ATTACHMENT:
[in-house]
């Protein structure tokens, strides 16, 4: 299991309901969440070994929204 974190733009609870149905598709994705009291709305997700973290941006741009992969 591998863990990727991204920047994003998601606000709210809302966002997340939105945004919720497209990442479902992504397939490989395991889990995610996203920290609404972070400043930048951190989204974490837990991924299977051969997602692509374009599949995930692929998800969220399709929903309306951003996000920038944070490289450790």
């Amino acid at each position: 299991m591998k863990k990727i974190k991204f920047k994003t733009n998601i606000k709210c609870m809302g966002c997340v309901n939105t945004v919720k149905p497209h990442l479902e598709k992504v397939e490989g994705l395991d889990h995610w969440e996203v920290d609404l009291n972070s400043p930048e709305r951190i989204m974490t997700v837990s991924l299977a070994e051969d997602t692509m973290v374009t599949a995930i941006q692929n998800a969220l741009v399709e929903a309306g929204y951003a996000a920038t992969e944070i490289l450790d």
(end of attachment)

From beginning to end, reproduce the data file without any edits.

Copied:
[in-house]
């Protein structure tokens, strides 16, 4: 299991309901969440070994929204 974190733009609870149905598709994705009291709305997700973290941006741009992969 591998863990990727991204920047994003998601606000709210809302966002997340939105945004919720497209990442479902992504397939490989395991889990995610996203920290609404972070400043930048951190989204974490837990991924299977051969997602692509374009599949995930692929998800969220399709929903309306951003996000920038944070490289450790």
């Amino acid at each position: 299991m591998k863990k990727i974190k991204f920047k994003t733009n998601i606000k709210c609870m809302g966002c997340v309901n939105t945004v919720k149905p497209h990442l479902e598709k992504v397939e490989g994705l395991d889990h995610w969440e996203v920290d609404l009291n972070s400043p930048e709305r951190i989204m974490t997700v837990s991924l299977a070994e051969d997602t692509m973290v374009t599949a995930i941006q692929n998800a969220l741009v399709e929903a309306g929204y951003a996000a920038t992969e944070i490289l450790d």